Lung Function as a Risk Factor for Subarachnoid Hemorrhage August 7, 2012

Background and Purpose—
The etiology of subarachnoid hemorrhage (SAH) is poorly understood. Reduced lung function, expressed as low forced expiratory volume in 1 second (FEV1) and low forced vital capacity (FVC), is a predictor of cardiovascular disease, but whether reduced lung function is a risk factor for SAH is not known. The association between lung function and incidence of SAH was investigated in a prospective cohort study.

Methods—Between 1974 and 1992, 20 534 men and 7237 women (mean age, 44 years) were examined in a health screening program including spirometry. The incidence of SAH was studied during a mean follow-up of 26 years in relation to age- and height-standardized FEV1, FVC, and FEV1/FVC.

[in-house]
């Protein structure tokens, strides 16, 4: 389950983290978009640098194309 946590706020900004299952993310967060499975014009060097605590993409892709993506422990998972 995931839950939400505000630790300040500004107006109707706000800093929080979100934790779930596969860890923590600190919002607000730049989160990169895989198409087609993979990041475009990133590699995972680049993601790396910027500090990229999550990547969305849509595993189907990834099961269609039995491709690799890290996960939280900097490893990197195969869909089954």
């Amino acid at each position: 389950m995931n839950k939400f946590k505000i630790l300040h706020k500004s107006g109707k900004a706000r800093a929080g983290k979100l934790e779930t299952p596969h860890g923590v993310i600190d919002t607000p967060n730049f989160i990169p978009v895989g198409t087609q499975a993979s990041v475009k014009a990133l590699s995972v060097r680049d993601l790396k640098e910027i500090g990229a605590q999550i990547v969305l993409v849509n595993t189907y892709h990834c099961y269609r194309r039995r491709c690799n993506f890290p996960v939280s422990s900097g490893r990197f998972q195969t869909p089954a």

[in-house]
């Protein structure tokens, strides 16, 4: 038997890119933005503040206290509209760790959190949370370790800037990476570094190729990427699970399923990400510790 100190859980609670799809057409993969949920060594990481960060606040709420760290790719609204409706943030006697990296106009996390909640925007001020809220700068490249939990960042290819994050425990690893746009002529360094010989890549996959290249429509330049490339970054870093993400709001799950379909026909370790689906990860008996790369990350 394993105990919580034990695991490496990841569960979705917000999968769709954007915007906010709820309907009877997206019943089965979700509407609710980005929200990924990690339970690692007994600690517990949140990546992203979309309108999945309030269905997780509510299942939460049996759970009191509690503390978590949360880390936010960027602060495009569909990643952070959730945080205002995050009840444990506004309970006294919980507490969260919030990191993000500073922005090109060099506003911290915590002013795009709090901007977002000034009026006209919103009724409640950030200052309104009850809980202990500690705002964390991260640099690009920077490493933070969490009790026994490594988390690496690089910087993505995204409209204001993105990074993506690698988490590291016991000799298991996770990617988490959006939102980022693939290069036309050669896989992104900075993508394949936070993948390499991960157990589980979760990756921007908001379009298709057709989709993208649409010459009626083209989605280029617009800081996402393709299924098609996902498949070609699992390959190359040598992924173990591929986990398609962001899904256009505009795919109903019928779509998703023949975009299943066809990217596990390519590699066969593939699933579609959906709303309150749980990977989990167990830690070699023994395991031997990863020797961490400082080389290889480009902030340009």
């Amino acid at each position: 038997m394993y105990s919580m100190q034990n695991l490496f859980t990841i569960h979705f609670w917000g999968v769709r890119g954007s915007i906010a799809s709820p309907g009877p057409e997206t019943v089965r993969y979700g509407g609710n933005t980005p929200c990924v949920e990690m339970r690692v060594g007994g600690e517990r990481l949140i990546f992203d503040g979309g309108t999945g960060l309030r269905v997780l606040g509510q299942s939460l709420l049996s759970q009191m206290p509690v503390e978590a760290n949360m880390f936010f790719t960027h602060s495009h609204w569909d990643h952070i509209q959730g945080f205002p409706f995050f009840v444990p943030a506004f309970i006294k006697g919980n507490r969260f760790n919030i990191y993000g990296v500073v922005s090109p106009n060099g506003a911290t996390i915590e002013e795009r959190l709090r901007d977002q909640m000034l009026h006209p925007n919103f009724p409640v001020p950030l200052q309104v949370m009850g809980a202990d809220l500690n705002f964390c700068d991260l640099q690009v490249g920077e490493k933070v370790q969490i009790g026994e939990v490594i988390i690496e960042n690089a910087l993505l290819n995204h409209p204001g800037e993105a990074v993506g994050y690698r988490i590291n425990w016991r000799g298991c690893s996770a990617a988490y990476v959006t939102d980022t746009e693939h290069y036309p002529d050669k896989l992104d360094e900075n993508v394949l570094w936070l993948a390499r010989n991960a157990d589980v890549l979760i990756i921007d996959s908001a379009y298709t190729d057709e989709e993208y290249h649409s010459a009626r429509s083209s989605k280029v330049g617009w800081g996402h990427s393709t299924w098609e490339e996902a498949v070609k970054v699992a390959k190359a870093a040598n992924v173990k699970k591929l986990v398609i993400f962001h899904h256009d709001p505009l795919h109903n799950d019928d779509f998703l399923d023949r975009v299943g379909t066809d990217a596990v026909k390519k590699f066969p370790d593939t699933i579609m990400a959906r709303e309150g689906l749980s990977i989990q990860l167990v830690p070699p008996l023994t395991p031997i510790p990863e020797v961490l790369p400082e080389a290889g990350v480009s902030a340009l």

Results—One hundred forty-five subjects had a SAH (18.3 per 100 000 person-years in men and 26.5 per 100 000 person-years in women). The hazard ratio for SAH in the lowest compared to the highest quartile of FEV1 and FEV1/FVC was 2.24 (95% CI, 1.32–3.81; P for trend=0.014) and 1.92 (95% CI, 1.14–3.23; P for trend=0.003), respectively, after adjustment for several confounding factors including smoking and hypertension. The results persisted when analysis was restricted to nonsmokers. FVC showed no significant association with incidence of SAH. Read more